Badminton traces its beginnings to a game played thousands of years ago in Asia. The modern form of the sport was refined in Britain, but it is popular in countries all over the world.

A  Beginnings

Badminton evolved from a Chinese game of the 5th century bc called ti jian zi that involved kicking the shuttle. A later version of the sport was played in ancient Greece and India with rackets rather than with feet. A similar game called shuttlecock, or jeu de volant, appeared in Europe during the 1600s.

British army officers brought a revised version of the game back to Britain from India in the mid-19th century. In 1873 the duke of Beaufort introduced the game to royalty at his country estate, Badminton House, and the sport became known as badminton. Four years later the Bath Badminton Club was founded. The version played by its members forms the basis for today’s game.

B  Growth in Popularity


Badminton in Indonesia

When badminton was introduced to Indonesia by European colonists, the sport gained immense popularity, and by the 1950s Indonesians began to dominate international competitions. Badminton became an official Olympic sport in 1992, and the Indonesian badminton team captured the country’s first gold medals.


Badminton soon spread beyond Britain to the rest of Europe and to countries throughout the world. It became especially popular in Asia and North America. The only major change through the years was in playing equipment, as lightweight rackets made of aluminum, boron, graphite, and titanium gradually replaced wooden models.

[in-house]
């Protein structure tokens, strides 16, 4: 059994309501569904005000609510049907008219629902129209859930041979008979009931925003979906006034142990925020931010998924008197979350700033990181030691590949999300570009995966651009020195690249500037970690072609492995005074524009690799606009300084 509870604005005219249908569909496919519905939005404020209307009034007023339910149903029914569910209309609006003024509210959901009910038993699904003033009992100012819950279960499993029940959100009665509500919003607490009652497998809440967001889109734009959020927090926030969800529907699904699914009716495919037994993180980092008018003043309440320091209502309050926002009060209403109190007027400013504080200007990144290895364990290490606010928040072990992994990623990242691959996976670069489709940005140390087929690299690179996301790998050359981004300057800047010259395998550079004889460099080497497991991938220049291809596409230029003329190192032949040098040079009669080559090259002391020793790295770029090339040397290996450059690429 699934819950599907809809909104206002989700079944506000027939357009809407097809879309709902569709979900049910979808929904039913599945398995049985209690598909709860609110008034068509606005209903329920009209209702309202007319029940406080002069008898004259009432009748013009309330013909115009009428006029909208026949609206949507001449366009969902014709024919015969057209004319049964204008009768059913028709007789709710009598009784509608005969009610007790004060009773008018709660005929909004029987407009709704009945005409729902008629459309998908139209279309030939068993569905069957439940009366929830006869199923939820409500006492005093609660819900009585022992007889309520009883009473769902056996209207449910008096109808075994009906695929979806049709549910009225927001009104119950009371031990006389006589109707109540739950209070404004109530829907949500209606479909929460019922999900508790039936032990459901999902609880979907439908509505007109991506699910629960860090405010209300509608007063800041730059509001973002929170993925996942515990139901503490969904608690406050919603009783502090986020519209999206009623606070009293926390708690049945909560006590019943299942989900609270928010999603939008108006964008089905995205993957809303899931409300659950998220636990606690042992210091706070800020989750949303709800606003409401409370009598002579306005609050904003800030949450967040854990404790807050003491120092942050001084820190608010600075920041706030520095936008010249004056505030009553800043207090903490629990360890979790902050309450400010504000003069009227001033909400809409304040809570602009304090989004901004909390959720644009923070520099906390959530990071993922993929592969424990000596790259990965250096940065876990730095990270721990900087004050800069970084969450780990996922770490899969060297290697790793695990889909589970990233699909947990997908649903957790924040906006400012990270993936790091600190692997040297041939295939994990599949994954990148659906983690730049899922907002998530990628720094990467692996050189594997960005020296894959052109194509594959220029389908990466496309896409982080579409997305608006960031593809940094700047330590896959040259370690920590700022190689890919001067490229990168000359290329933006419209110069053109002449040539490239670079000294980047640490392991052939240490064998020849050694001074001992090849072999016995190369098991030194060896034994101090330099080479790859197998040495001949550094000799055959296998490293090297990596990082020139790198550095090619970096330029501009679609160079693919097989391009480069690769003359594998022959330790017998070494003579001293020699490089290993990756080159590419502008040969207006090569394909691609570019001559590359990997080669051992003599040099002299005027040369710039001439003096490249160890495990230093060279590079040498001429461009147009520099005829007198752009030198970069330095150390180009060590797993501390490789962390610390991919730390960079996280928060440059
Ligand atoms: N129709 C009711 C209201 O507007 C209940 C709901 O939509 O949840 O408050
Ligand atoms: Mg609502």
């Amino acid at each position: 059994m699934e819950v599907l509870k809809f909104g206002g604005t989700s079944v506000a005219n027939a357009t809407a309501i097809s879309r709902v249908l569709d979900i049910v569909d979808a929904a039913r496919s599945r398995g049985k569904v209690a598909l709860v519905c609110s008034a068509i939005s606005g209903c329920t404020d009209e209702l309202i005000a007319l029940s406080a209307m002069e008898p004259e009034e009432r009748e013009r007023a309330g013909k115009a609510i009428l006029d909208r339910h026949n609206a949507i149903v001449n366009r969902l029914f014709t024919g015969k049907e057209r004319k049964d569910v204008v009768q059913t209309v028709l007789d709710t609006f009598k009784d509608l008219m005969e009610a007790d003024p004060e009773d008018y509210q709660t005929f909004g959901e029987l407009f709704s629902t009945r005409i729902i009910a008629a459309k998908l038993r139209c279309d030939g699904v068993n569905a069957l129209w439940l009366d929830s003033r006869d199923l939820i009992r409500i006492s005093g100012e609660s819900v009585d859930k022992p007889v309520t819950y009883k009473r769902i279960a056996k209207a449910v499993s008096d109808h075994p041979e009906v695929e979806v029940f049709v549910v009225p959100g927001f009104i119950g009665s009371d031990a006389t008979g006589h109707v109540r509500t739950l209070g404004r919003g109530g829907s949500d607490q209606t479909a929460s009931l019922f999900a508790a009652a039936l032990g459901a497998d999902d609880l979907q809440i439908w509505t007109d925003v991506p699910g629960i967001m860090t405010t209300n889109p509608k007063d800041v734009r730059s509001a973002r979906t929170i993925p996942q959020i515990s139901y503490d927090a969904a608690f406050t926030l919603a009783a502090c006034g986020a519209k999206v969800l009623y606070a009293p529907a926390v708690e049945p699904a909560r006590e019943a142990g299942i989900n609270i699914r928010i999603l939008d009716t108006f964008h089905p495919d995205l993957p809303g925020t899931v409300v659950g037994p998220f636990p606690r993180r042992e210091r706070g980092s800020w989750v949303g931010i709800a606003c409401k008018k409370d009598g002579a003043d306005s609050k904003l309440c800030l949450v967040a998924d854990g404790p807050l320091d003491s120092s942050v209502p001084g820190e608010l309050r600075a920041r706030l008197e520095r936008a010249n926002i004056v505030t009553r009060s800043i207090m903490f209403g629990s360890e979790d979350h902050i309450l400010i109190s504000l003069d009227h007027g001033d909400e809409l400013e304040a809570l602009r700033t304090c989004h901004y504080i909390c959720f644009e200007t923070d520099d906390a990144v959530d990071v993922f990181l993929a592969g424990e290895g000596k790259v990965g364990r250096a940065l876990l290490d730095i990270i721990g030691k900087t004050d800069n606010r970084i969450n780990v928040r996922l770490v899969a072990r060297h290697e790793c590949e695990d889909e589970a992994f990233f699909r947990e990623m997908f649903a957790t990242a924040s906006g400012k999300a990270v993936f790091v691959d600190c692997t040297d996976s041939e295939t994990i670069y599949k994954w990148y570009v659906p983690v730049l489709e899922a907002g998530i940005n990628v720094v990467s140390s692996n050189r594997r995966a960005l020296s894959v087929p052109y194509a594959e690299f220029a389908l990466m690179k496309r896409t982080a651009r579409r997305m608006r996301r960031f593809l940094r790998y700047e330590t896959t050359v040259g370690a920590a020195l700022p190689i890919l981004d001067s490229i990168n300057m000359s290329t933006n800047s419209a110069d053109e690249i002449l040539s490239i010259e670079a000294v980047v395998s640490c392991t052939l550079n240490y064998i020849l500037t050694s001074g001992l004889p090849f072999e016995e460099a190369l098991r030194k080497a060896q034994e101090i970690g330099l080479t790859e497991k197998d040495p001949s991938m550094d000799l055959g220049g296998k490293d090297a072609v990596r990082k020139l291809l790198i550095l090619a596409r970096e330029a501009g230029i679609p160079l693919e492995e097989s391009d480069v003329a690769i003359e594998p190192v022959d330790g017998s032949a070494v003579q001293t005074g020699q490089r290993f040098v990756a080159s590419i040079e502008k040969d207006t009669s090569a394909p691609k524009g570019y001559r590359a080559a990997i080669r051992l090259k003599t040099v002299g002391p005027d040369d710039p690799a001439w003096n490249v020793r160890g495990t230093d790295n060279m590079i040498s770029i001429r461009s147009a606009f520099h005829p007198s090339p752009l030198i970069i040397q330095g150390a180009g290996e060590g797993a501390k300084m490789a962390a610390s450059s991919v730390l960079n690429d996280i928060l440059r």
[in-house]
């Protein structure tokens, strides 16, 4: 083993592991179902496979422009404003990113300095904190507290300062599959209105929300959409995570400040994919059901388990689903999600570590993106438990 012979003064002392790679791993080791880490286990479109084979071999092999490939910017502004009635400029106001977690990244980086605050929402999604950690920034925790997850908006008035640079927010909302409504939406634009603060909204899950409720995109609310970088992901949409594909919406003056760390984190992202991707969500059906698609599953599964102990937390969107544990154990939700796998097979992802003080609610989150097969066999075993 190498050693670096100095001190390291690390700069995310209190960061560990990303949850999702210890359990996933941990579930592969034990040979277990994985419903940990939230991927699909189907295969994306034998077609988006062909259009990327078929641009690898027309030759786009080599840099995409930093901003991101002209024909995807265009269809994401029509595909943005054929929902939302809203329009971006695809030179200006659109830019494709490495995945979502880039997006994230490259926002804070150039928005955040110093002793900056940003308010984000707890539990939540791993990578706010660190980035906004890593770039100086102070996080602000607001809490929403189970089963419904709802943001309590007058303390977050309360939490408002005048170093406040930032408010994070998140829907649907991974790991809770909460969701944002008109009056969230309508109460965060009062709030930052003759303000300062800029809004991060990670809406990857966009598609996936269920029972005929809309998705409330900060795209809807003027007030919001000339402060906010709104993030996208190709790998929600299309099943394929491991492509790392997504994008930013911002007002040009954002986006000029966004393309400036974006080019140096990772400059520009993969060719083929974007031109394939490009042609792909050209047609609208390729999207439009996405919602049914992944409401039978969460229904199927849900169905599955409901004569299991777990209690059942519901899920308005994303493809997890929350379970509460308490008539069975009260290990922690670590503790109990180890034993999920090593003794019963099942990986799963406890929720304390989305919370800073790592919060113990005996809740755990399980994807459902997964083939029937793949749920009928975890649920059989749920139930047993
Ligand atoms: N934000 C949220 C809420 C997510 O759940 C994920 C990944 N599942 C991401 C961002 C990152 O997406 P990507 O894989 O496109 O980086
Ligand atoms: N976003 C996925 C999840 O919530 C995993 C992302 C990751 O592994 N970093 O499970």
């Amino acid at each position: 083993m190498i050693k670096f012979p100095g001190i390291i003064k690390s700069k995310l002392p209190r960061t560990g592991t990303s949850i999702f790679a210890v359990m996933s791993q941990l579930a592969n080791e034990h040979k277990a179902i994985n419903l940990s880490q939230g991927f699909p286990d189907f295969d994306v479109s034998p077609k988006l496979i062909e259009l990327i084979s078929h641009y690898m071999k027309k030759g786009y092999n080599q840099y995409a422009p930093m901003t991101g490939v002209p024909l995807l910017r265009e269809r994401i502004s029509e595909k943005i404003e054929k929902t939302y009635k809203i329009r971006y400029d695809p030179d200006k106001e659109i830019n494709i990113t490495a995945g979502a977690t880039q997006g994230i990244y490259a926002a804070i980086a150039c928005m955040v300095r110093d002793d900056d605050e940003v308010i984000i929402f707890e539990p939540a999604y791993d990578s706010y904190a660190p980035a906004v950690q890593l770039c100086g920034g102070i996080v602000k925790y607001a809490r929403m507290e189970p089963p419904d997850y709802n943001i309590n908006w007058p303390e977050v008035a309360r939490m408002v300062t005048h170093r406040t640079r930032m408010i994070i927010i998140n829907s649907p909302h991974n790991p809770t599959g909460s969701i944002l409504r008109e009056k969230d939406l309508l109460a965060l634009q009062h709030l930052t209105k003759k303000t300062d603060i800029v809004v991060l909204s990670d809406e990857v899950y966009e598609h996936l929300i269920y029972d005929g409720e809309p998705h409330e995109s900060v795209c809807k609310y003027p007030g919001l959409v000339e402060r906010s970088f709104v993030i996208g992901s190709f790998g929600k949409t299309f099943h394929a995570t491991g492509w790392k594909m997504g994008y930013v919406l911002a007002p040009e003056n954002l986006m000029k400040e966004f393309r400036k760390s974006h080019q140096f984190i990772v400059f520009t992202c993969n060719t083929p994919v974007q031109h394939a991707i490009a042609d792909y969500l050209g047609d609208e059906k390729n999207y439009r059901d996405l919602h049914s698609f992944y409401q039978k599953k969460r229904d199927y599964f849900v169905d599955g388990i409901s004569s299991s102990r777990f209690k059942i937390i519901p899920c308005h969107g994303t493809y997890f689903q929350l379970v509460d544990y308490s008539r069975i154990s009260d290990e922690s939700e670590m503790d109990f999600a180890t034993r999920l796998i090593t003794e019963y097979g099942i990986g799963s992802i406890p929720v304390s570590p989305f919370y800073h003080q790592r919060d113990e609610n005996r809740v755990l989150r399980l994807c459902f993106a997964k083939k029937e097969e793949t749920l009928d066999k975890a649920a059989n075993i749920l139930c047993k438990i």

During and after World War II (1939-1945), American badminton players came to prominence in international play. In the 1940s David Freeman was recognized as the world’s best player. He won seven United States singles titles (1939-1942, 1947, 1948, 1953) and the All-England singles title (1949). He remained unbeaten in singles competition from the age of 19 until he retired at age 33. American-born player Judy Devlin Hashman dominated the women’s game during the 1950s and 1960s; she became a naturalized citizen of Britain in 1970. England’s Gillian Gilks dominated women’s singles, women’s doubles, and mixed doubles play during the early 1970s.

 Badminton’s first world championships were held in 1977. Denmark’s Flemming Delfs and Lene Koppen won the men’s and women’s singles titles, respectively. Since then, East Asian nations—primarily China and Indonesia—have dominated professional badminton. In both countries, badminton is as popular as basketball is in the United States or soccer is in Britain. Spectators at matches typically sing, chant, and cheer for their favorite players or teams.

 C  Recent Developments

 Individuals from China and Indonesia have won numerous world championship titles. Men’s singles world champions include Rudy Hartono (1980) of Indonesia and Yang Yang (1987, 1989), Zhao Jianhua (1991), and Sun Jun (1999) of China. Women’s world champions include Indonesia’s Susi Susanti (1993) and China’s Ye Zhaoying (1995, 1997).

 The most noted doubles player is South Korean men’s star Park Joo Bong, who won an Olympic gold medal in men’s doubles in 1992 and a silver medal in mixed doubles in 1996.

 Denmark is also a badminton powerhouse, with players such as 1996 men’s Olympic gold medalist Poul-Erik Hoyer-Larsen, 1997 men’s world champion Peter Rasmussen, and 1999 women’s world champion Camilla Martin.